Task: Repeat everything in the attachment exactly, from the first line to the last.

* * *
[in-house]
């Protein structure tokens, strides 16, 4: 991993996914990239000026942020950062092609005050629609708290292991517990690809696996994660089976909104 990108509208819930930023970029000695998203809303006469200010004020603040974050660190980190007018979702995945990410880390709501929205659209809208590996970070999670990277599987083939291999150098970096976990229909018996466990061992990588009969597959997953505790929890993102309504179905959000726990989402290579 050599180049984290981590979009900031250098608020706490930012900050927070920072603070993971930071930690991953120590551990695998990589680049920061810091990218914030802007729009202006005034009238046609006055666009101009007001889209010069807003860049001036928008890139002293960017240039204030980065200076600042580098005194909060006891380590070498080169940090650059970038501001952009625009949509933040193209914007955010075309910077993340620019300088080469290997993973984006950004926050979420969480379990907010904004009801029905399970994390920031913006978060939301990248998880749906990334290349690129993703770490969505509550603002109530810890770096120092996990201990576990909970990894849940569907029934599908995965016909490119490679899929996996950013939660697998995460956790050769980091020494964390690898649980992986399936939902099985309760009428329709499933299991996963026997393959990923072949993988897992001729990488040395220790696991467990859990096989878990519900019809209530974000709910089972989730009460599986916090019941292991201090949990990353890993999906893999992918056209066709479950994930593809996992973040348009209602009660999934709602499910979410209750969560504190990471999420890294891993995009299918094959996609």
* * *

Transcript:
[in-house]
């Protein structure tokens, strides 16, 4: 991993996914990239000026942020950062092609005050629609708290292991517990690809696996994660089976909104 990108509208819930930023970029000695998203809303006469200010004020603040974050660190980190007018979702995945990410880390709501929205659209809208590996970070999670990277599987083939291999150098970096976990229909018996466990061992990588009969597959997953505790929890993102309504179905959000726990989402290579 050599180049984290981590979009900031250098608020706490930012900050927070920072603070993971930071930690991953120590551990695998990589680049920061810091990218914030802007729009202006005034009238046609006055666009101009007001889209010069807003860049001036928008890139002293960017240039204030980065200076600042580098005194909060006891380590070498080169940090650059970038501001952009625009949509933040193209914007955010075309910077993340620019300088080469290997993973984006950004926050979420969480379990907010904004009801029905399970994390920031913006978060939301990248998880749906990334290349690129993703770490969505509550603002109530810890770096120092996990201990576990909970990894849940569907029934599908995965016909490119490679899929996996950013939660697998995460956790050769980091020494964390690898649980992986399936939902099985309760009428329709499933299991996963026997393959990923072949993988897992001729990488040395220790696991467990859990096989878990519900019809209530974000709910089972989730009460599986916090019941292991201090949990990353890993999906893999992918056209066709479950994930593809996992973040348009209602009660999934709602499910979410209750969560504190990471999420890294891993995009299918094959996609």